Five years after the revisionist “Maleficent” (2014), lovely Aurora (Elle Fanning) is now Queen of the Moors, surrounded by fairies, sprites and woodland creatures that adore and adorn her. It’s taken awhile, but Price Phillip (Harris Dickinson) of Ulstead has finally proposed marriage.
Still distrustful of humans, the dark sorceress Maleficient (Angelina Jolie) initially forbids her adoptive daughter’s union but, eventually, she agrees to accompany Aurora to a celebratory feast at the palace of King John (Robert Lindsay) and Queen Ingrith (Michelle Pfeiffer).
Smiling, small talk and enforced cordiality ceases when Queen Ingrith coldly announces that she now considers Aurora to be her own daughter, inevitably incurring haughty Maleficent’s fanged wrath.
An added element is the introduction of the Dark Fey that – over the eons – have been driven into the caverns beneath the ocean. Their vulture-winged, goat-horned leaders – Conall (Chiwetel Ejiofor) and Borra (Ed Skrein) – are debating geopolitics and whether to wage war against the humankind, accompanied by misunderstood Maleficent.
As it turns out, Maleficent is not really evil, just alienated, while Aurora’s scheming, manipulative adversary hides her brutal malignance beneath glittering silvery glamour, Swarovski pearls and diamante crystal.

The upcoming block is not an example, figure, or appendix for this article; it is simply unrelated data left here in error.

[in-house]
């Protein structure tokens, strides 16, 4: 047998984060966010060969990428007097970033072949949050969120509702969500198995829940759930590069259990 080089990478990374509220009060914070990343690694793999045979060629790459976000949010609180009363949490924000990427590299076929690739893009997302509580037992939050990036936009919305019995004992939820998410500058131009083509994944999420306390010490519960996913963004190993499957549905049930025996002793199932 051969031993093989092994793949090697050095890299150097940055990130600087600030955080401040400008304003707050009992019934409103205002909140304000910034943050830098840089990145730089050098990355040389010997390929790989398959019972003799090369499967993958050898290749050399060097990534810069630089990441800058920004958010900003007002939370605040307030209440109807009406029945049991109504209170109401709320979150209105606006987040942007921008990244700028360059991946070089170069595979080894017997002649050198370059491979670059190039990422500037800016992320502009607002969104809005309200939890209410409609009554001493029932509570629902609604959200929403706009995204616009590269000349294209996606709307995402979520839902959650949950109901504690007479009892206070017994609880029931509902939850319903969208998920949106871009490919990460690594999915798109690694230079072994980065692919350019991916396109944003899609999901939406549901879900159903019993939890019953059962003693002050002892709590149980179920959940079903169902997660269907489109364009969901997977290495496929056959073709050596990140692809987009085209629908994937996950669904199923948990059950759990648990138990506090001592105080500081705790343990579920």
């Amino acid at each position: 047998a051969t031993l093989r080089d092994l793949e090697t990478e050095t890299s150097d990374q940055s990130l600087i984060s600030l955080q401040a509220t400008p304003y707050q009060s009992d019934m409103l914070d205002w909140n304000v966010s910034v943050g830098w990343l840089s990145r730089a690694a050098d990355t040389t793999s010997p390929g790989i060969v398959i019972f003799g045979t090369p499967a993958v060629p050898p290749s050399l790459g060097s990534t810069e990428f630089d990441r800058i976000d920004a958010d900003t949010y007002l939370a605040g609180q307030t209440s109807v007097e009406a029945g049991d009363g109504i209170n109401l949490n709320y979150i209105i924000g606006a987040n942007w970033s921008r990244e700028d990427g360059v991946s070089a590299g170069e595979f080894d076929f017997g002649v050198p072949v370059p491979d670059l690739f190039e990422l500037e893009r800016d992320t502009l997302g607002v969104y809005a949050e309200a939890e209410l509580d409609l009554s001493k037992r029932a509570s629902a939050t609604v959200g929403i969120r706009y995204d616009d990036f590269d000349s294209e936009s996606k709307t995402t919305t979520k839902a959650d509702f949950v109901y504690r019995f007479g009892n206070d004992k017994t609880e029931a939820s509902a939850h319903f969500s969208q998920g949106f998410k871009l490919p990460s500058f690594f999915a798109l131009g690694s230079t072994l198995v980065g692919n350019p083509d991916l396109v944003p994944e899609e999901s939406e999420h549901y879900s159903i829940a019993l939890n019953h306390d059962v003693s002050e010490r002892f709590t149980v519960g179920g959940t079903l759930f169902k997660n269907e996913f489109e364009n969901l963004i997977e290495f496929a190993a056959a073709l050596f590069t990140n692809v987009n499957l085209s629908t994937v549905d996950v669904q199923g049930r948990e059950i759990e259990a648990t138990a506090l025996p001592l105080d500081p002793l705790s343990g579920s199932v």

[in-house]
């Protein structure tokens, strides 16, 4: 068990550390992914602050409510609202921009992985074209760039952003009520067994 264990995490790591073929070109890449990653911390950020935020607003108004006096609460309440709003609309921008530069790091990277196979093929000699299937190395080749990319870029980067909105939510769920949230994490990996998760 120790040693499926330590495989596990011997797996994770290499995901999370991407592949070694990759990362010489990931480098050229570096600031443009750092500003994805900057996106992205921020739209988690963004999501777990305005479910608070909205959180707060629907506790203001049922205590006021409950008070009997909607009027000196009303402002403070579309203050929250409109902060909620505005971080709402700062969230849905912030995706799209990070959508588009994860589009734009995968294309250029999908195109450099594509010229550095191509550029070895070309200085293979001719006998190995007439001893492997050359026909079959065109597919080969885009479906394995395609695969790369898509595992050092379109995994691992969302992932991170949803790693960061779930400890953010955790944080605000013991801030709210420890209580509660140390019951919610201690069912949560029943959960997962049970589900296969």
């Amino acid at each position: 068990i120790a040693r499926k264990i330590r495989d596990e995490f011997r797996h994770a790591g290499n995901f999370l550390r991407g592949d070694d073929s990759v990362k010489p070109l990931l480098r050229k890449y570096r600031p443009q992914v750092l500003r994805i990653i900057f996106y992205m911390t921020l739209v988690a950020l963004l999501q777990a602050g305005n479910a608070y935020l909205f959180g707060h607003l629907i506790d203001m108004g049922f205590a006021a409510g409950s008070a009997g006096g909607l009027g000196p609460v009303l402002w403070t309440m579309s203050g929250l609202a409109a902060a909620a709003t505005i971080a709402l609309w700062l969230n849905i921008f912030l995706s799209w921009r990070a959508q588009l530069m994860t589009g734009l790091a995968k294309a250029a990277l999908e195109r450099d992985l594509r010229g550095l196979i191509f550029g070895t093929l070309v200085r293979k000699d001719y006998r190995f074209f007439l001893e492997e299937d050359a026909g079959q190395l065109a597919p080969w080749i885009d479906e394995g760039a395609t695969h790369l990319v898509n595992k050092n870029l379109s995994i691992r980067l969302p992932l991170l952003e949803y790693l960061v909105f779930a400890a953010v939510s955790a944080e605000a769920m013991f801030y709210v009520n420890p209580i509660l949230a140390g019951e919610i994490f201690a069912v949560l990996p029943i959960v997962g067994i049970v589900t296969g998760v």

Scripted with far too many complications by Linda Woolverton (“Maleficient,” “Beauty and the Beast”) with Noah Harpster and Micah Fitzerman-Blue (“A Beautiful Day in the Neighborhood”), its muddled mythology is helmed by Norwegian director Joachim Ronning (“Kon-Tiki,” “Pirates of the Caribbean: Dead Men Tell No Tales”).
Great credit should go to the inventive collaboration among production designer Patrick Tatopoulos, costumer Ellen Mirojnick and special effects makeup/prosthetics designer David White.
Most memorable among the fantastical CGI creatures are the Aurora’s devoted pixies – Knotgrass (Imelda Staunton), Thistlewit (Juno Temple) and Flittle (Leslie Melville) – Queen Ingrith’s goblin weapons maker Lickspittle (Warwick Davis), along with Maleficent’s raven companion Diaval (Sam Riley).
On the Granger Movie Gauge of 1 to 10, “Maleficient” Mistress of Evil” is a sumptuous 7. “At the end of the day, if there’s one word I want this movie to be about, it’s kindness,” declares director Ronning.